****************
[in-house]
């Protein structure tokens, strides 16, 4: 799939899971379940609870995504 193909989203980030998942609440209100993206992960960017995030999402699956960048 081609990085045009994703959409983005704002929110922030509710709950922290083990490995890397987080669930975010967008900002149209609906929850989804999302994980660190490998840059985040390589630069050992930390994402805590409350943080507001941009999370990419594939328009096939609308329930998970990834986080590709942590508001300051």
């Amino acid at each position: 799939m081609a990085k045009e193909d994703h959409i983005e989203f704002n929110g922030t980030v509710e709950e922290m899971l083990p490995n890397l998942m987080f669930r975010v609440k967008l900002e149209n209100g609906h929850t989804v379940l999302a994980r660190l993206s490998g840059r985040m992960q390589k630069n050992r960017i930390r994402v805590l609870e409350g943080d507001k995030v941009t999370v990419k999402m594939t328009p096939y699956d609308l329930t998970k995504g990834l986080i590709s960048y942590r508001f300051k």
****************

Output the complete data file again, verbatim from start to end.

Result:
[in-house]
């Protein structure tokens, strides 16, 4: 799939899971379940609870995504 193909989203980030998942609440209100993206992960960017995030999402699956960048 081609990085045009994703959409983005704002929110922030509710709950922290083990490995890397987080669930975010967008900002149209609906929850989804999302994980660190490998840059985040390589630069050992930390994402805590409350943080507001941009999370990419594939328009096939609308329930998970990834986080590709942590508001300051």
């Amino acid at each position: 799939m081609a990085k045009e193909d994703h959409i983005e989203f704002n929110g922030t980030v509710e709950e922290m899971l083990p490995n890397l998942m987080f669930r975010v609440k967008l900002e149209n209100g609906h929850t989804v379940l999302a994980r660190l993206s490998g840059r985040m992960q390589k630069n050992r960017i930390r994402v805590l609870e409350g943080d507001k995030v941009t999370v990419k999402m594939t328009p096939y699956d609308l329930t998970k995504g990834l986080i590709s960048y942590r508001f300051k």